NEWS
18/12/2018 11:55 GMT | Updated 18/12/2018 12:44 GMT

National Action: Neo-Nazi Couple Jailed For Membership Of Banned Terrorist Group

They named their baby son after Hitler.

PA Ready News UK
Claudia Patatas and Adam Thomas gave their child the middle name 'Adolf'

A fanatical neo-Nazi couple who named their baby son after Hitler have been jailed for membership of a banned terrorist group.

Adam Thomas, 22, and Claudia Patatas, 38, were found guilty last month of being members of the extreme right-wing organisation National Action.

On Tuesday they were sentenced at Birmingham Crown Court to six-and-a-half years and five years in prison respectively.

A jury had heard the couple had given their child the middle name “Adolf”, which Thomas said was in “admiration” of Hitler. They also had Swastika scatter cushions in their home.

Photographs recovered from their home also showed Thomas cradling his new-born son while wearing the hooded white robes of a Ku Klux Klansman.

National Action was banned by the Government in December 2016, as “a racist, anti-Semitic and homophobic organisation”, in part because of its members’ support for the killer of MP Jo Cox, Thomas Mair.

Judge Melbourne Inman QC, sentencing Patatas, said: “You were equally as extreme as Thomas both in your views and actions.

“You acted together in all you thought, said and did, in the naming of your son and the disturbing photographs of your child, surrounded by symbols of Nazism and the Ku Klux Klan.”

He said: “Its aims and objectives are the overthrow of democracy in this country by serious violence and murder, and the imposition of a Nazi-style state which would eradicate whole sections of society by such violence and mass-murder.

“The eradication of those who you consider to be inferior because of no more than the colour of their skin, or their religion.”

Their close friend, Darren Fletcher, who admitted National Action membership before trial, was also jailed for five years for the same offence.

West Midlands Police/PA
Darren Fletcher admitted membership of National Action before trial 

In all, six people were sentenced on Tuesday, for being members of what Judge Melbourne Inman QC described as a group with “horrific aims”.

Last week, the court heard the prosecution claim that Fletcher had taught his daughter to give a Nazi salute, and that he sent a message to Patatas saying “finally got her to do it”.

The jury was told that in conversation with another National Action member, Patatas said “all Jews must be put to death”, while Thomas had once told his partner he found “all non-whites intolerable”.

Former Amazon security guard Thomas and Patatas, a wedding photographer originally from Portugal who also wanted to “bring back concentration camps”, were found guilty after a seven-week trial.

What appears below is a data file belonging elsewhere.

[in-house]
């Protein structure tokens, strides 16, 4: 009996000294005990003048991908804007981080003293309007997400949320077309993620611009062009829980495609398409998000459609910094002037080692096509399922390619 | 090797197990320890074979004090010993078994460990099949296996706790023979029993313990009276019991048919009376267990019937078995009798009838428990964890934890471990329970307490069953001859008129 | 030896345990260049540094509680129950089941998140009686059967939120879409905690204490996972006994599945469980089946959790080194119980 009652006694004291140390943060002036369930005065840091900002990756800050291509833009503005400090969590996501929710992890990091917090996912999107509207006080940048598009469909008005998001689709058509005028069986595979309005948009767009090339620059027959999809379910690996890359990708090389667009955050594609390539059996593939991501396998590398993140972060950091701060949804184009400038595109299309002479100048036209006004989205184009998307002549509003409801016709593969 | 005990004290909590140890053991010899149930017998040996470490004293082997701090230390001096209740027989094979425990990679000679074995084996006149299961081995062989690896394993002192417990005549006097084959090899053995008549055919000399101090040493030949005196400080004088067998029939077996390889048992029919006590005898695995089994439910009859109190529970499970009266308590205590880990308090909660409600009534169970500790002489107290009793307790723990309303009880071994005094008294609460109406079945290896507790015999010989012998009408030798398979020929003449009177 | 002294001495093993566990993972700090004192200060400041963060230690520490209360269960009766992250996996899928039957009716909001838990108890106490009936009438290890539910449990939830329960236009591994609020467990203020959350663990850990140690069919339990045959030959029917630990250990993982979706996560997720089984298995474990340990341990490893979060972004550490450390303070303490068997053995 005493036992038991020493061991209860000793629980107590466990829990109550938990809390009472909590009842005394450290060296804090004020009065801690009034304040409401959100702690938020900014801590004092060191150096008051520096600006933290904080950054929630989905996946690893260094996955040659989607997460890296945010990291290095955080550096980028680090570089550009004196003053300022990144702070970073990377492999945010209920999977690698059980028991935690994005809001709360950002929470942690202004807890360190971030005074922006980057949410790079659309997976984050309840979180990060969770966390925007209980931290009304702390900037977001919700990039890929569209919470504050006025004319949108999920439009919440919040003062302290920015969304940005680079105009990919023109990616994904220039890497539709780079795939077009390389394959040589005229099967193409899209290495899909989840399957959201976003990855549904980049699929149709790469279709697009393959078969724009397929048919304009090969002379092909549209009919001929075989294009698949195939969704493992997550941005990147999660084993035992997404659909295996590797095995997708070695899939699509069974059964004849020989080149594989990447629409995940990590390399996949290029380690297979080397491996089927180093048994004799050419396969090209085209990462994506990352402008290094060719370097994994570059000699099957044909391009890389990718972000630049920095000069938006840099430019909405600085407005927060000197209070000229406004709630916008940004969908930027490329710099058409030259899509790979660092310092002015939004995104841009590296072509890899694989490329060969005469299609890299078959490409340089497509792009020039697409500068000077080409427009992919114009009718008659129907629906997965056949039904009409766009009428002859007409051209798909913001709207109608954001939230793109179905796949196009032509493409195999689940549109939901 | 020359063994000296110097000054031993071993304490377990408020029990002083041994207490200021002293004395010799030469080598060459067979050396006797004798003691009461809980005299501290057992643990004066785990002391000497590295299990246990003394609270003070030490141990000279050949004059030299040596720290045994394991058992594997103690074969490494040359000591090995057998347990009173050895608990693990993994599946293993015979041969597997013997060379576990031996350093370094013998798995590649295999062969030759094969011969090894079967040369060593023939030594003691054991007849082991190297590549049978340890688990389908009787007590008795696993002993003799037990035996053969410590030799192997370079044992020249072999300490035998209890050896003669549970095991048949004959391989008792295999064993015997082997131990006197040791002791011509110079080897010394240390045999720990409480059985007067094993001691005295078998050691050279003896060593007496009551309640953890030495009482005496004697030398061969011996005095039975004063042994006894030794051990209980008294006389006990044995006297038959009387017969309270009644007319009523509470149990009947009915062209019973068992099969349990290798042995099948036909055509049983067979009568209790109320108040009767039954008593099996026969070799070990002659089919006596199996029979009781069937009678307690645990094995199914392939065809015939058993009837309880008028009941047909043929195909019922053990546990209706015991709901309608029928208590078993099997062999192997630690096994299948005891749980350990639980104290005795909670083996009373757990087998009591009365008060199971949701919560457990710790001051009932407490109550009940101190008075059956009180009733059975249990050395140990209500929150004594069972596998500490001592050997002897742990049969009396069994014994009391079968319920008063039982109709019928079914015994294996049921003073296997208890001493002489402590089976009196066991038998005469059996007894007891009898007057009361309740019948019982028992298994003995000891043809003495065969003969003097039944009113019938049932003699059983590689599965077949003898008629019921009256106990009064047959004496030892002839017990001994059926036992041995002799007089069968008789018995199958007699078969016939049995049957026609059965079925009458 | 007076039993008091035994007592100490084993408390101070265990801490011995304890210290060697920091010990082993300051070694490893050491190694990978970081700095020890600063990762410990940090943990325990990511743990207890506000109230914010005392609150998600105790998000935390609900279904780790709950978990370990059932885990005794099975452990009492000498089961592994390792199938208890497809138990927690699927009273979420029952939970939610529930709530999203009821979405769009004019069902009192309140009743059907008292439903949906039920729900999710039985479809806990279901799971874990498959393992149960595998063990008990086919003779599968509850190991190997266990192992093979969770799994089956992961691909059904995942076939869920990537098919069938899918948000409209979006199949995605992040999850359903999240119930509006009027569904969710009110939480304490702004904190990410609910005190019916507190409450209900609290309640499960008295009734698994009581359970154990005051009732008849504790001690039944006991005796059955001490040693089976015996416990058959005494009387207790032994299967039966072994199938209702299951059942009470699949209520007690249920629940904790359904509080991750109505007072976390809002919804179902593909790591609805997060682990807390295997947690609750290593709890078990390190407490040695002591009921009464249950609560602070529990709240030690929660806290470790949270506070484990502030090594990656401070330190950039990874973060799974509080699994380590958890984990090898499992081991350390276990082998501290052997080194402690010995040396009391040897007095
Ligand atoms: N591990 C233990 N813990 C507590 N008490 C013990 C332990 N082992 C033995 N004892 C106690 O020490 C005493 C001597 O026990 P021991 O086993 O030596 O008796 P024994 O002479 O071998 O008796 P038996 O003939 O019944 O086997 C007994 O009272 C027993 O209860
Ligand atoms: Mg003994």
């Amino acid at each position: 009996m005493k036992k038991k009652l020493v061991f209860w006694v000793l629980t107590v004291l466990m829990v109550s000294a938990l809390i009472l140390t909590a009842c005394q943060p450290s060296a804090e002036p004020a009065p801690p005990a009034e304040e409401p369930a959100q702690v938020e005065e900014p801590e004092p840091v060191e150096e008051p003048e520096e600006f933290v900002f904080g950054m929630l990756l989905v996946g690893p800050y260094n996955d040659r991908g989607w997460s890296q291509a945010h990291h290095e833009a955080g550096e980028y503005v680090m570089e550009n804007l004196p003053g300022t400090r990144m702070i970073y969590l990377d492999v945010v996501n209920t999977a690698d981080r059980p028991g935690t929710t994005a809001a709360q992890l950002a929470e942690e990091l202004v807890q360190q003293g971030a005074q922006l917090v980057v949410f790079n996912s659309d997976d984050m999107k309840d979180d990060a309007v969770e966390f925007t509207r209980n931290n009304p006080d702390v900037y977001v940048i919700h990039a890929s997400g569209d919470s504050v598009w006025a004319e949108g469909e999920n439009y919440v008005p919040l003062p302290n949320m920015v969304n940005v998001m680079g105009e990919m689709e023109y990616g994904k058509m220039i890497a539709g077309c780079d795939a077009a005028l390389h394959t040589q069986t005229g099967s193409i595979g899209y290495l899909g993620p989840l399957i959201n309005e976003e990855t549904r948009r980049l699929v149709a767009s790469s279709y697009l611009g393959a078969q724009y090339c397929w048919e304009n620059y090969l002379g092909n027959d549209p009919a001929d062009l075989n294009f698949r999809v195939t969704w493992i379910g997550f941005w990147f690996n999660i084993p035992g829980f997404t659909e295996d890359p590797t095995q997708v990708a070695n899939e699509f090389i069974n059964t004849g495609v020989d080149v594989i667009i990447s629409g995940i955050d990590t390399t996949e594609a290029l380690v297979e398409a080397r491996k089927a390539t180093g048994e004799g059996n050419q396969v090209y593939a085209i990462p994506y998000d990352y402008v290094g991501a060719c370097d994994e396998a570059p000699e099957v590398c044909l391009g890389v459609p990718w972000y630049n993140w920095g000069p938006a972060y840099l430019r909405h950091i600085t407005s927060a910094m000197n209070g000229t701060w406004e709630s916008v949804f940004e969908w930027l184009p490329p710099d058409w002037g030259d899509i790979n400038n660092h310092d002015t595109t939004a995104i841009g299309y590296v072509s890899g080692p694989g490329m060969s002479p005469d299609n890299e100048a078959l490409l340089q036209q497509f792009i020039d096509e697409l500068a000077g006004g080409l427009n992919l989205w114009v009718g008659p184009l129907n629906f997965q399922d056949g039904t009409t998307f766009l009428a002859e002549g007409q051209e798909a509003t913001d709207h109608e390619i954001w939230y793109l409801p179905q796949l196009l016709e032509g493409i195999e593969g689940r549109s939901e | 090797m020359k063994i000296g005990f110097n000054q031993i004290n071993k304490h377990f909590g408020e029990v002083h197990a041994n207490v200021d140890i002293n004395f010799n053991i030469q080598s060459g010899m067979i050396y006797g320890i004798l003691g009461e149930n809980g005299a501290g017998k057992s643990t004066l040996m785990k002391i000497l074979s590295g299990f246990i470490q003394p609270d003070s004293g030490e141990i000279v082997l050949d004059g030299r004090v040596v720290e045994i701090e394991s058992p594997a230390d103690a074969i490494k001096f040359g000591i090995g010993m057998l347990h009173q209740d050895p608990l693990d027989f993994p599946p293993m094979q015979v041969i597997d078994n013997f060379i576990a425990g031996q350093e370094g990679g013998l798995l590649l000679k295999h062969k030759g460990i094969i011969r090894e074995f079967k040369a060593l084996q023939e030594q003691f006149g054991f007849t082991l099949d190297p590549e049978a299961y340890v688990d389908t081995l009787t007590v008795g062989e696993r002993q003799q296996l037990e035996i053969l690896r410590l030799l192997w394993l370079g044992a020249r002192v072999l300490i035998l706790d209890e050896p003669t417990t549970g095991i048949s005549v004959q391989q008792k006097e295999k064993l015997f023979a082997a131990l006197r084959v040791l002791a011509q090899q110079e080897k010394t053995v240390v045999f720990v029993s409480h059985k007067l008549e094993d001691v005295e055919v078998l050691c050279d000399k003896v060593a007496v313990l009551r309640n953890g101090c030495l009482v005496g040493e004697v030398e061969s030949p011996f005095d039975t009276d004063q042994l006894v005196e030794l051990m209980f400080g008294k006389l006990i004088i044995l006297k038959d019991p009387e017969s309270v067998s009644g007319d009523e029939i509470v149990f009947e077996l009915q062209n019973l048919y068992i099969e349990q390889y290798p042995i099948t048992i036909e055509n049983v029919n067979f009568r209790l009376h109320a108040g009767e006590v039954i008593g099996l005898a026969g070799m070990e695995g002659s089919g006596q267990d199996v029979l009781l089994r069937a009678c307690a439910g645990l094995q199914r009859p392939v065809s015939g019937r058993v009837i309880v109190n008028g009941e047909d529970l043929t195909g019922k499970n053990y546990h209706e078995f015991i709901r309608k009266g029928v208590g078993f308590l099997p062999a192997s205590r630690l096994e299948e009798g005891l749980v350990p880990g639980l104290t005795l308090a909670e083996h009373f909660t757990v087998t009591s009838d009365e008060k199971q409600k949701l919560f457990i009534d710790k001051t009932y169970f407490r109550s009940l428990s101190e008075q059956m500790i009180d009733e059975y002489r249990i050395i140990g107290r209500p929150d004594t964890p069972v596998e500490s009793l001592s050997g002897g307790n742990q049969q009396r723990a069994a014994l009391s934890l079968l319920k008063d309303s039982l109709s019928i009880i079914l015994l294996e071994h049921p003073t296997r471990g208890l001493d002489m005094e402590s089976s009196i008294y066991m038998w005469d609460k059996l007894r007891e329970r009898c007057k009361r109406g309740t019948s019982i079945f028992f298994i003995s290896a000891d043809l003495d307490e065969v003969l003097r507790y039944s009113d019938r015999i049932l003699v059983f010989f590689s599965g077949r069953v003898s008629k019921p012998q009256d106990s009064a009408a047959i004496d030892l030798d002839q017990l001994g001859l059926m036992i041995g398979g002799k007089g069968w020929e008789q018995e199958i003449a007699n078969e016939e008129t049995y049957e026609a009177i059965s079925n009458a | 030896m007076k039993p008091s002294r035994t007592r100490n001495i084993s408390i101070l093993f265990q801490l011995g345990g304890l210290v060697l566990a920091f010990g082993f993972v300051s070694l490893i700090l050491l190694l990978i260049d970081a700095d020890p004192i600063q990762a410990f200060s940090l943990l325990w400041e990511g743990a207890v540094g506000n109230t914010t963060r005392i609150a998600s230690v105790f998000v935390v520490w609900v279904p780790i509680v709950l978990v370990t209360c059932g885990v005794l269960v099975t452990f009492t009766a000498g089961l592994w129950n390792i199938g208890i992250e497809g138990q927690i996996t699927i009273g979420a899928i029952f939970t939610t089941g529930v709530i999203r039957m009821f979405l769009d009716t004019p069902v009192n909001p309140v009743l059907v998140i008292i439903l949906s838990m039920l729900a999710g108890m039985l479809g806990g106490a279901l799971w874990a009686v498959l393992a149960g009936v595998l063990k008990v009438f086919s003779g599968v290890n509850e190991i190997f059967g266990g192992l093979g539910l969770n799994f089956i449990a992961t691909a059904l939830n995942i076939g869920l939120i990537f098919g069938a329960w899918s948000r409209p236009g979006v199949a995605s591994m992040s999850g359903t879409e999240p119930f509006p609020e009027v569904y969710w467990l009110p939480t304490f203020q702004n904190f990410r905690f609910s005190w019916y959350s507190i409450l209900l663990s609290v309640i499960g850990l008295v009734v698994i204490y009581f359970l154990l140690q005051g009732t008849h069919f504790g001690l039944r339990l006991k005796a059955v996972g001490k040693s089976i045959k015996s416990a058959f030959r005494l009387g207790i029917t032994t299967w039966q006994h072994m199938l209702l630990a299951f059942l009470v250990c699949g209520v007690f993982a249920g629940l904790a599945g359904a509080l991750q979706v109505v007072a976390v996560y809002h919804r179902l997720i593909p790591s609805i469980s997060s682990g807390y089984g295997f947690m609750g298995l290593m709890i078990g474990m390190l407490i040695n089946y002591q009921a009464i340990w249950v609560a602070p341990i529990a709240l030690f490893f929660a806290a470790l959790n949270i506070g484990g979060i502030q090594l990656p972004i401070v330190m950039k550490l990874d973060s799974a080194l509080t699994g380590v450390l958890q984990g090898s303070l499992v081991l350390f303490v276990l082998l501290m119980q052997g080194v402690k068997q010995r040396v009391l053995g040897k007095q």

Thomas, a twice-failed Army applicant, was also convicted on a majority verdict of having a terrorist manual, namely the Anarchist’s Cookbook, which jurors heard contained instructions on making “viable” bombs.

The couple, of Waltham Gardens, Banbury, Oxfordshire, held hands and wept as they were sentenced.

Daniel Bogunovic, 27, of Crown Hills Rise, Leicester, a leading member in National Action’s Midlands chapter, was also jailed.

West Midlands Police/PA
Daniel Bogunovic was a leading member of the organisation in the Midlands

He was convicted of membership of National Action after standing trial with Patatas and Thomas, and sentenced to six years and four months.

He was described by prosecutors as a “committed National Action leader, propagandist and strategist”, within the group’s Midlands cell.

Two other men, cyber security worker and National Action Midlands cell “banker” Joel Wilmore, 24, and van driver Nathan Pryke, 26, described as the group’s “security enforcer”, were also sent to prison.

West Midlands Police/PA
Nathan Pryke was described as the Midlands group’s security enforcer 

Fletcher, 28, of Kitchen Lane, Wednesfield, Wolverhampton, Wilmore, 24, of Bramhall Road, Stockport, Greater Manchester, and Pryke, 26, of Dartford Road, March, Cambridge, all admitted membership of the banned group prior to the trial.

Pryke was handed a jail term of five years, five months, and Wilmore was sentenced to five years, 10 months.

Opening the case, Barnaby Jameson QC, prosecuting, said all six defendants had been members post-ban and taken part in the organisation’s chat groups, which were staging posts for comments of “virulent racism, particularly from Thomas, Patatas and Fletcher”.

He added: “Leaders Pryke, Wilmore and Bogunovic were more circumspect in their views but on occasion the true depth of their racial hatred leeched out.”